Triglycerides are another type of fat in the blood that can either be used as energy or stored as fat in the body as needed.
Problems begin to arise when triglyceride levels are high and HDL cholesterol levels are low as this can contribute to heart disease. The effects are similar to having high LDL cholesterol and low HDL cholesterol.
Some people are genetically predisposed to higher triglyceride levels, but for the majority, lifestyle factors play a big role.
Lifestyle habits that can help improve triglyceride levels include maintaining a healthy weight, more specifically reducing the amount of fat in the abdominal region. Fat around the abdomen is often a sign of higher triglyceride levels as the body is storing the higher levels around the abdomen. The American Heart Association recommends losing five to 10 percent of excess body fat to reduce triglyceride levels.
Dietary changes are also helpful in reducing triglyceride levels. This means reducing your intake of dietary fats, carbohydrates, and alcohol. There is a strong link between higher body weight and excess consumption of carbohydrates, especially with processed carbs.
Saturated and trans fats are the biggest culprits to higher LDL cholesterol and triglyceride levels. Trans fats are often found in processed and refined products and saturated fat is high in red meats and animal byproducts. Reduce your intake of processed meat such as bacon and deli meats and remove as much fat as possible from your meat.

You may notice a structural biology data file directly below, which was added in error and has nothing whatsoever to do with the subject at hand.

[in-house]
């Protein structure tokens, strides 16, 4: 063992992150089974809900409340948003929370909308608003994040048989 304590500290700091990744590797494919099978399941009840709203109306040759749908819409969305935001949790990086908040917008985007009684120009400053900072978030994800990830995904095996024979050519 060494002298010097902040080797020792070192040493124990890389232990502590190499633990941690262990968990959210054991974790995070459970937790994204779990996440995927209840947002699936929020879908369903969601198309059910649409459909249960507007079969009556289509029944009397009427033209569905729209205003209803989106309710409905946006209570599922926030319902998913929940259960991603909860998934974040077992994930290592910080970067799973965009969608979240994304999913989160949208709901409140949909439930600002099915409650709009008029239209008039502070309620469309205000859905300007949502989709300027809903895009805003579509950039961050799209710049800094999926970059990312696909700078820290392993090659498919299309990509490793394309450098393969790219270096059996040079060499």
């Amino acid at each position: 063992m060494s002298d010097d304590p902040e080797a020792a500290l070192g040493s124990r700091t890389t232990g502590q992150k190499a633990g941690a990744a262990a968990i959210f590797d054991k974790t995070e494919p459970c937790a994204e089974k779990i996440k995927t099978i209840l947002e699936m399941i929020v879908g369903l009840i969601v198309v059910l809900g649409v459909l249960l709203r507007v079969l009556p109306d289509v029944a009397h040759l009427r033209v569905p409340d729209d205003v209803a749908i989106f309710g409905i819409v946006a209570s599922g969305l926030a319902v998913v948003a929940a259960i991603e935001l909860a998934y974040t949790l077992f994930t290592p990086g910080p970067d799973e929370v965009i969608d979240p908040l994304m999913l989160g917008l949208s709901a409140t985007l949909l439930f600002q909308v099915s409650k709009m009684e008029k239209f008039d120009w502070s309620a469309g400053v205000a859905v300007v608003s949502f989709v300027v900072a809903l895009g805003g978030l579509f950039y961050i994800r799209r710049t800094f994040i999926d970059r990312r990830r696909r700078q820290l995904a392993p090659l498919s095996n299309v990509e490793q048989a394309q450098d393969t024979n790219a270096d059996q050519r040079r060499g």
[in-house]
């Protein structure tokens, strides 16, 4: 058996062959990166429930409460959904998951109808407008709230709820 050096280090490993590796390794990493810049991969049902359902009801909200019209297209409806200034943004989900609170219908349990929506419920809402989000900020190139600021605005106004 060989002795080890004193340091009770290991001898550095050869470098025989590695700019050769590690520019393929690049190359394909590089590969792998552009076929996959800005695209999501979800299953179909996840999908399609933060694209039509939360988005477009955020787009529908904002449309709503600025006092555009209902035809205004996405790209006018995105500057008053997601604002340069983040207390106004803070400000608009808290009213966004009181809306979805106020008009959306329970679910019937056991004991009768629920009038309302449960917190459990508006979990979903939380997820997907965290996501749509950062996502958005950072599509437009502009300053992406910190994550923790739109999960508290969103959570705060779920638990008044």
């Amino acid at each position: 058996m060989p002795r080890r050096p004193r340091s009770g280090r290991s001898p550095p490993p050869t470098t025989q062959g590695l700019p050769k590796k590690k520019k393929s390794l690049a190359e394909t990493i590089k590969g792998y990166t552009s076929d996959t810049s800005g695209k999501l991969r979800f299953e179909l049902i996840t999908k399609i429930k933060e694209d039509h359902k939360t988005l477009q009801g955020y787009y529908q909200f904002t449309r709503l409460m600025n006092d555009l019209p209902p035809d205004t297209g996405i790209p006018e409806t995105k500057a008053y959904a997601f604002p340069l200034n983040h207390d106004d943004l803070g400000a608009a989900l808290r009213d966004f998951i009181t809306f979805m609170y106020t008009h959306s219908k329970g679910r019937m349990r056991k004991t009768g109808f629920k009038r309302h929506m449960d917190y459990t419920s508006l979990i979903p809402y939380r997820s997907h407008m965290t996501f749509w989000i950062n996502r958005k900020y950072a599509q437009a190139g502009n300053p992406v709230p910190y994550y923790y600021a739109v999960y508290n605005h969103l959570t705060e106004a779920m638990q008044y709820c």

Saturated fats are also largely found in high-fat dairy products, therefore, using lower fat options is recommended.
It’s important that you also choose healthier fats like monounsaturated and polyunsaturated fat. These types of fats can be found in nuts, seeds, olive oil, and avocados.
Increasing your physical activity is also beneficial in maintaining weight and reducing fat around the abdomen along with improving triglyceride levels.